Ripple is a Central Bank, Not a Cryptocurrency : 0xbt

Ripple is a Central Bank, Not a Cryptocurrency

By 0x



Ripple, just like bitcoin, has a total cap of tokens available within the total currency system. With bitcoin, though, this cap is reached through mining, where initially the vast majority of the 21m bitcoins to be mined are still there for the taking, and over time through a process called block halving, will slow down and reach the cap. Block halving, put simply, is the systematic halving of the reward miners get for mining bitcoin. This gives the total supply of coins a nice inflation curve towards the max coin amount, and the next halving event is expected to occur in mid 2020, when the 12.5 bitcoin per block reward drops to 6.25.

Ripple is similarly set up with a capped total token amount: Ripple’s cap is 100bn. Unlike bitcoin, however, Ripple is not really a cryptocurrency. Ripple Labs, the company behind Ripple, owns the network and there is no decentralisation of transaction processing and verification. There is no mining, so there isn’t really any incentive to join for decentralisation purposes, so the nodes on the Ripple network are all client partners, which are mainly traditional banks. Ripple has acquired a sizeable and strong client list, who all want Ripple’s insanely fast transaction processing, but this is just more of banks being banks.

Curiously, Ripple still has 55bn tokens its hands. This means that the current market of just under $8bn dollars is actually based on roughly 45bn tokens. With this massive store of tokens not yet on the market, Ripple the company is in a position to flood the market at any point they choose. Ripple has announced a plan to deal with this problem, however. Through their own product, Ripple Escrow, they plan to enter the 55bn tokens into escrow to be released over time. Over 55 months, they plan to release 1bn XRP tokens per month into the general supply. Taking a bit over four and a half years, this plan was announced in May. It was announced with an execution timeline in late 2017, but there is now not much time left in 2017, and a specific date for this mechanism to be put into play has not yet been announced.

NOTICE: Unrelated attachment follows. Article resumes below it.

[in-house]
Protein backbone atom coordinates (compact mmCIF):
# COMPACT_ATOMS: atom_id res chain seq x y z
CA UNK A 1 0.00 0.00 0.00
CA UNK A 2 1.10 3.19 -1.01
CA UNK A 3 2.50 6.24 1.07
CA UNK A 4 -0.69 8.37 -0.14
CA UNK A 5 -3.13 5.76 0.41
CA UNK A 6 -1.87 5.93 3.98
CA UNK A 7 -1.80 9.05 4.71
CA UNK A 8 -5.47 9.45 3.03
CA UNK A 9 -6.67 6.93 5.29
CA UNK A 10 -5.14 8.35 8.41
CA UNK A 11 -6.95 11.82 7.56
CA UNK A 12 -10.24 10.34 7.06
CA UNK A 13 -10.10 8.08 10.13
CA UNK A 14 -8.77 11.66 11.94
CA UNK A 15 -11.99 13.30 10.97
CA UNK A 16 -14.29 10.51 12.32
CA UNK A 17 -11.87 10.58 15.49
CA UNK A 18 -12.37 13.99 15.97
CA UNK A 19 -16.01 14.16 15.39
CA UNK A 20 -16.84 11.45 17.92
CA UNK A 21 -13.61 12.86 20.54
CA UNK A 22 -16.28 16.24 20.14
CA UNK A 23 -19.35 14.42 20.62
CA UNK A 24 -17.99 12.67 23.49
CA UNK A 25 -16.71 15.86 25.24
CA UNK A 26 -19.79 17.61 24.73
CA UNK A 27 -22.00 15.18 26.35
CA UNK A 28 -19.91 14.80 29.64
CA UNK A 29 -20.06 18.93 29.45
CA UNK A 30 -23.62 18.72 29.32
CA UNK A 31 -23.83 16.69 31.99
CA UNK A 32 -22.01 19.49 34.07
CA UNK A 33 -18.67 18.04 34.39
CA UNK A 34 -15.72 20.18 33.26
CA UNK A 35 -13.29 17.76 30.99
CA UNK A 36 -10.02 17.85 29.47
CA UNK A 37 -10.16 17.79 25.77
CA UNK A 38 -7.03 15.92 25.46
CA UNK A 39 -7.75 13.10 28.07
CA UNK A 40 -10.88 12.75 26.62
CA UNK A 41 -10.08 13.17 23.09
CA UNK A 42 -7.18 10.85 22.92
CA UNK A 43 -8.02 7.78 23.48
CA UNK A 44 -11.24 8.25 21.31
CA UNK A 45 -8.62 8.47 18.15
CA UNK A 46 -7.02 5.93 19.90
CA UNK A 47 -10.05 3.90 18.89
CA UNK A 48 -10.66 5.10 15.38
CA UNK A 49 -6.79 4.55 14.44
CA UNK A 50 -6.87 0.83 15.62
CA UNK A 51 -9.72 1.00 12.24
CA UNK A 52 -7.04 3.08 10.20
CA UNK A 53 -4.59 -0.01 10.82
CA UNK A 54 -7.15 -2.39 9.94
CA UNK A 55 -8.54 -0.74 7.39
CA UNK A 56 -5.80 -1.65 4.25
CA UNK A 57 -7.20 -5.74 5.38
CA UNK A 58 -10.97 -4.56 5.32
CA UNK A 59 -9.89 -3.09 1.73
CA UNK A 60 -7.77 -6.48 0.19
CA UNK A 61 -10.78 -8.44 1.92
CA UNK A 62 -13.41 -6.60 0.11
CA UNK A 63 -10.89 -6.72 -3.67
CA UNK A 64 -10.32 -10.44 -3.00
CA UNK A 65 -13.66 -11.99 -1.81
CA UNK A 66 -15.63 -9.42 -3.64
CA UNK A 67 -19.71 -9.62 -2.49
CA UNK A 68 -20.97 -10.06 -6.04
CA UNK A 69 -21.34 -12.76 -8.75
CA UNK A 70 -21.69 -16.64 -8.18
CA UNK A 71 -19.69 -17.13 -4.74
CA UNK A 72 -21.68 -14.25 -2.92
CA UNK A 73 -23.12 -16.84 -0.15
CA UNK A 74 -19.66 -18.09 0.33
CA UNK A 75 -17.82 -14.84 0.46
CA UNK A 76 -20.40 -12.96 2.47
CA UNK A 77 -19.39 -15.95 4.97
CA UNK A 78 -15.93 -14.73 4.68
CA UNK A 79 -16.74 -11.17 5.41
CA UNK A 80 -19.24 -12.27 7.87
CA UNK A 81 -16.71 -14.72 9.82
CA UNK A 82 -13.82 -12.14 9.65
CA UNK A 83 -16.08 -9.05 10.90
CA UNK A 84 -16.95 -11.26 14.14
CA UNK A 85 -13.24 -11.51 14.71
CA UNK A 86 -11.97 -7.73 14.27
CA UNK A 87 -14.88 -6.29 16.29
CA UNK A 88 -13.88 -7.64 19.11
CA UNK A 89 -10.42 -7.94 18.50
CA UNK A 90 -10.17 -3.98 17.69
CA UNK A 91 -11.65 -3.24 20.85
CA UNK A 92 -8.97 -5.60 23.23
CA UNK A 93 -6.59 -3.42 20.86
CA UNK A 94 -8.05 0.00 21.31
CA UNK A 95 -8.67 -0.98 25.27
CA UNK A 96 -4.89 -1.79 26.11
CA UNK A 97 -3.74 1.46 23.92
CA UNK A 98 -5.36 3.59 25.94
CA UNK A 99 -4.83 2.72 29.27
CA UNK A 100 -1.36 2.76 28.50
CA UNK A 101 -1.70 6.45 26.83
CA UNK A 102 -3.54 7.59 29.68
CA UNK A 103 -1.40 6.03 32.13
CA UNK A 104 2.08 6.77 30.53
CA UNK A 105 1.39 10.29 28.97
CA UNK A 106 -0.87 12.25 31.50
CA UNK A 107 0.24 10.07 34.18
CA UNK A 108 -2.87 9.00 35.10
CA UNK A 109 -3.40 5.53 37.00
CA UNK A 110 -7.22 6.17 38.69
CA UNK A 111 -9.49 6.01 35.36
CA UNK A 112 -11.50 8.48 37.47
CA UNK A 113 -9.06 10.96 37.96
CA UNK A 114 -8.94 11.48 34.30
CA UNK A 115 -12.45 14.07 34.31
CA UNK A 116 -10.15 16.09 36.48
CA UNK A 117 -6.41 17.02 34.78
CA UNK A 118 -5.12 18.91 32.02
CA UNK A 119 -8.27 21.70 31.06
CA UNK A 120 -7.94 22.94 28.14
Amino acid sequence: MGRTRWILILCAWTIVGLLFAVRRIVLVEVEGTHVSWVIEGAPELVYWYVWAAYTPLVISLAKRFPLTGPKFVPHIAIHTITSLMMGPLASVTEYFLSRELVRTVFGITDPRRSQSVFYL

What is Ripple?

Cryptocurrencies are defined as “a digital currency in which encryption techniques are used to regulate the generation of units of currency and verify the transfer of funds, operating independently of a central bank.”

While Ripple fits the first part about encryption techniques, there is no generation of units of currency with Ripple. They were all generated at the genesis of the system, and Ripple, the company, owns more than half of them still today. When ones hear that the valuation of Ripple is $20bn dollars, but see the market cap on at only $8bn, that is why. The company owns $12bn dollars worth of its own currency, which makes it a central bank. By being a centralisation force, it breaks the definition of cryptocurrency, but is definitely a secure digital currency.

Why is Ripple, therefore, considered the third cryptocurrency by market capitalisation? This is largely an issue of branding. As a cryptocurrency, Ripple is much more attractive to publicise, since it can be compared to Bitcoin while offering much more transaction throughput and therefore speed at lower fees. All of these benefits, though, are at the expense of what makes Bitcoin a cryptocurrency: decentralisation.

Bitcoin currently is going through growing pains in this regard, as the block size is currently causing wild debate about how to best approach scaling past its current bottlenecked throughput of under 10 transactions per second. Since it is decentralised, though, this debate is occurring throughout the world, with various attempts proposed as hard forks succeeding or failing, sometimes creating altogether new currencies in the process.

Just Another Bank?

The centralisation concept is a really big deal. Bitcoin came out of the financial crisis occurring in the early 2000s, to fight big banks who controlled the flow of currency. By having this form of peer to peer digital cash, with the ledger itself being held amongst many peers, there’d be no need for banks. While Ripple will likely shoot up in price drastically, the all time high that was hit in May when Ripple originally announced the aforementioned escrow plan is now almost twice the current price. The fact that the escrow plan has not been put into motion yet is somewhat worrisome, but in the long run, Ripple is just another big bank. While it is employing some good things from cryptocurrency, namely using cryptographic techniques to secure transactions digitally, Ripple is not doing much more in terms of decentralisation.

The whole point of cryptocurrencies is to not need big banks. In the 14th century, the Medici family became notoriously wealthy by implementing the first ever banking ledger, with accounting done on two copies to ensure redundancy. Banks have used this ever since, but cryptocurrencies – the real decentralised ones – are here to take over the role of banks. Just as the postal office in the US has needed to change its business model in recent years because of email and the rise of the internet, so will banks in the years to come. Therefore, it’s no wonder Jamie Dimon has called bitcoin a fraud!

Ripple is certainly worth further investigation, and possibly investment, since its per token price will likely go up again. Without clarity around their plan to release the exorbitant amount of currency supply they hold and considering the long run vision of cryptocurrencies, it is, however, hard to believe in Ripple right now.

Benjamin Hendricksarticles
Benjamin Hendricks

The Market Mogul